Diminishing our access to the German people: US diplomats are hardly able to travel in West Germany any more. This is a real problem because when John le Carr'e wrote that Bonn is ``a small town in Germany'' he was right: West Germany can no more be understood from Bonn than the US can be understood from Washington. Thus, the understanding of US diplomats of what is happening beneath the surface of this complex society is slowly being compromised.
This stands in stark contrast to what the Soviets are doing. While we could afford to send only two of our Bonn-based diplomats to the principal opposition party's recent national convention last August, the Soviets sent six, including their ambassador.
To compound these problems, we have been compelled to reduce our subscriptions to German newspapers and magazines by 50 percent. Economies such as these are bound to impair seriously our understanding of West Germany and its society. Can you imagine foreign diplomats in Washington not being able to read the Washington Post or the New York Times?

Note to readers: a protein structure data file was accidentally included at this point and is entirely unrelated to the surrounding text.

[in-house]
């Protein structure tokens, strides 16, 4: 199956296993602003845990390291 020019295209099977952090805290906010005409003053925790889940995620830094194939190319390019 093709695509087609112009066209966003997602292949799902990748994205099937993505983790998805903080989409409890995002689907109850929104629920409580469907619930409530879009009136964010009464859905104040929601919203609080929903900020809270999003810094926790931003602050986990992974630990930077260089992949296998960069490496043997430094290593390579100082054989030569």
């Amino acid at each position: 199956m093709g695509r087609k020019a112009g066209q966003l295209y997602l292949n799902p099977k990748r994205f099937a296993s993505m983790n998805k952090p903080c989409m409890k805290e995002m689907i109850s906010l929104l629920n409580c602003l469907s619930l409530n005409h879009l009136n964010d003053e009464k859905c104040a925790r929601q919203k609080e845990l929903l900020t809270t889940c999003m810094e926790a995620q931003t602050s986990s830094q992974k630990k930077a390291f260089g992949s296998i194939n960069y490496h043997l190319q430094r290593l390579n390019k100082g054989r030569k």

Reducing our services to the US: Having less money has meant a reduction in consular and commercial services to US citizens and companies. At our consulate in Frankfurt, for instance, US service men and women had to wait up to six weeks last summer to obtain routine passport services and to report the birth of their children. Normally, passports are issued the same day the application is received, while reports of birth are completed within 10 days.
Our commercial operations have taken even more drastic cuts. At a time of staggering trade deficits, our commercial officers are sitting in their offices rather than out helping our nation's companies sell their goods. Money has become so tight that soon, my commercial counselor tells me, we may not even have the money to return phone calls, let alone promote our exports.
Impairing our ability to communicate: For the last two months of the fiscal year we had to halt language training for nearly all embassy employees. Of course, many of the embassy's personnel already speak German. But others need this program to improve fluency.